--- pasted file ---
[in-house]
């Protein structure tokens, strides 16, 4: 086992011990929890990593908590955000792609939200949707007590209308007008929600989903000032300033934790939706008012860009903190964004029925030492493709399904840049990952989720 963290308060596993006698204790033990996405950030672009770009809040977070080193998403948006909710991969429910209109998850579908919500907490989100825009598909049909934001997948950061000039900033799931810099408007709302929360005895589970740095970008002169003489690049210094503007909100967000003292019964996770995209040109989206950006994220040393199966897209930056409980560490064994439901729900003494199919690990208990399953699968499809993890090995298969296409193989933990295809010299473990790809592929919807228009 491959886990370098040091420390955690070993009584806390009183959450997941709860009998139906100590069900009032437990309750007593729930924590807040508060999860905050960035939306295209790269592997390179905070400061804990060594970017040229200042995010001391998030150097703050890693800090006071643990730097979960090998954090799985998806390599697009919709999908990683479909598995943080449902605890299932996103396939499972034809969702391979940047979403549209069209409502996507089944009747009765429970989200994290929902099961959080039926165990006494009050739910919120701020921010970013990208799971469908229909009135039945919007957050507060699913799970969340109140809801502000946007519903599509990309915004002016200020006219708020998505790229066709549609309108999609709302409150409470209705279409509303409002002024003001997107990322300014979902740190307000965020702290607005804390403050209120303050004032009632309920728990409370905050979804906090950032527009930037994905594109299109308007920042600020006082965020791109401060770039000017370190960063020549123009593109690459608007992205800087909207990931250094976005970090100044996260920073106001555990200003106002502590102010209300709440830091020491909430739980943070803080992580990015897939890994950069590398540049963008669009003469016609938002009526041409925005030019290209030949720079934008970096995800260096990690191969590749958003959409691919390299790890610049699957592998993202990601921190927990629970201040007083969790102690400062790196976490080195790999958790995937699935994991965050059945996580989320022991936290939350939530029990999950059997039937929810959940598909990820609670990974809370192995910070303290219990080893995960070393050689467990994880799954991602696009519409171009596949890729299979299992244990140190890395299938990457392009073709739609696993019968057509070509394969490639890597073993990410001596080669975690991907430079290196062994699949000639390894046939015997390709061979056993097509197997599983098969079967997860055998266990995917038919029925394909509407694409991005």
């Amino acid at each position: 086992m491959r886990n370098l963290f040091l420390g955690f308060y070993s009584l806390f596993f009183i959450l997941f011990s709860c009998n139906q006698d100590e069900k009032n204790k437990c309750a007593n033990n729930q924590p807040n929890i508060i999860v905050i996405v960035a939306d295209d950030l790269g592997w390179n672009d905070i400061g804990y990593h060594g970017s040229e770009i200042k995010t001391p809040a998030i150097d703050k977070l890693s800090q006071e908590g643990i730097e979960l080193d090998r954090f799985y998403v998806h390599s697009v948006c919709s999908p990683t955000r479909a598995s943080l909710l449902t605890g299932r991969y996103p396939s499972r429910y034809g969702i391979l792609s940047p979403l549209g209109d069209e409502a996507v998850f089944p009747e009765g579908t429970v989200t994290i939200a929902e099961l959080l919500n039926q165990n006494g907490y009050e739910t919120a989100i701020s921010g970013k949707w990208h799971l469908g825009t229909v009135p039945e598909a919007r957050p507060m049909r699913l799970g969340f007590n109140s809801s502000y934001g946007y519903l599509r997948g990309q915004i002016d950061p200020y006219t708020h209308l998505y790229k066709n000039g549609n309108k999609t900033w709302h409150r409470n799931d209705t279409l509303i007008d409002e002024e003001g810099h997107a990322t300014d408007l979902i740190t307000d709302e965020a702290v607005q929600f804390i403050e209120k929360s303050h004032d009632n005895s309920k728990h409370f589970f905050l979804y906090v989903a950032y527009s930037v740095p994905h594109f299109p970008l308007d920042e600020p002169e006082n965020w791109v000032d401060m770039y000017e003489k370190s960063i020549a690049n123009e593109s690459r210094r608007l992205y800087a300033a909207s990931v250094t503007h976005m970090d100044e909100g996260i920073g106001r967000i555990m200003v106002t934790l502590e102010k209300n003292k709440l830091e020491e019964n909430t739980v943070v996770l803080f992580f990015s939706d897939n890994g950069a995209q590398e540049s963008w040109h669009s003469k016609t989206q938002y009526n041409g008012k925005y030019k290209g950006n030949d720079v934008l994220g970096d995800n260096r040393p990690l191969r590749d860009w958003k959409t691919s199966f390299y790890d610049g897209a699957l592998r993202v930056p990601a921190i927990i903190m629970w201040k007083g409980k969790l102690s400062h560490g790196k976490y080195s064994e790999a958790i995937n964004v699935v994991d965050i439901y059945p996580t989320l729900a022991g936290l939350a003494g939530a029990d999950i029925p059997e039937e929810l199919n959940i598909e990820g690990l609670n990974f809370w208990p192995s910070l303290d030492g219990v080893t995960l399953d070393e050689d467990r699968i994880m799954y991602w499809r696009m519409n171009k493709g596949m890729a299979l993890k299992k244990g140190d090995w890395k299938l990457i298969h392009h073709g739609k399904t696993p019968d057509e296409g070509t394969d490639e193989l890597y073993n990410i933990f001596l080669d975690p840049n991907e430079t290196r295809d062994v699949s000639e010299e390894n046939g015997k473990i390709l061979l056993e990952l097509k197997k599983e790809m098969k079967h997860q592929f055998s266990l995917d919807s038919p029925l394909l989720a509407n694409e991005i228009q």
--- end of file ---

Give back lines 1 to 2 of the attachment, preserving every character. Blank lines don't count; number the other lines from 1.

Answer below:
[in-house]
């Protein structure tokens, strides 16, 4: 086992011990929890990593908590955000792609939200949707007590209308007008929600989903000032300033934790939706008012860009903190964004029925030492493709399904840049990952989720 963290308060596993006698204790033990996405950030672009770009809040977070080193998403948006909710991969429910209109998850579908919500907490989100825009598909049909934001997948950061000039900033799931810099408007709302929360005895589970740095970008002169003489690049210094503007909100967000003292019964996770995209040109989206950006994220040393199966897209930056409980560490064994439901729900003494199919690990208990399953699968499809993890090995298969296409193989933990295809010299473990790809592929919807228009 491959886990370098040091420390955690070993009584806390009183959450997941709860009998139906100590069900009032437990309750007593729930924590807040508060999860905050960035939306295209790269592997390179905070400061804990060594970017040229200042995010001391998030150097703050890693800090006071643990730097979960090998954090799985998806390599697009919709999908990683479909598995943080449902605890299932996103396939499972034809969702391979940047979403549209069209409502996507089944009747009765429970989200994290929902099961959080039926165990006494009050739910919120701020921010970013990208799971469908229909009135039945919007957050507060699913799970969340109140809801502000946007519903599509990309915004002016200020006219708020998505790229066709549609309108999609709302409150409470209705279409509303409002002024003001997107990322300014979902740190307000965020702290607005804390403050209120303050004032009632309920728990409370905050979804906090950032527009930037994905594109299109308007920042600020006082965020791109401060770039000017370190960063020549123009593109690459608007992205800087909207990931250094976005970090100044996260920073106001555990200003106002502590102010209300709440830091020491909430739980943070803080992580990015897939890994950069590398540049963008669009003469016609938002009526041409925005030019290209030949720079934008970096995800260096990690191969590749958003959409691919390299790890610049699957592998993202990601921190927990629970201040007083969790102690400062790196976490080195790999958790995937699935994991965050059945996580989320022991936290939350939530029990999950059997039937929810959940598909990820609670990974809370192995910070303290219990080893995960070393050689467990994880799954991602696009519409171009596949890729299979299992244990140190890395299938990457392009073709739609696993019968057509070509394969490639890597073993990410001596080669975690991907430079290196062994699949000639390894046939015997390709061979056993097509197997599983098969079967997860055998266990995917038919029925394909509407694409991005």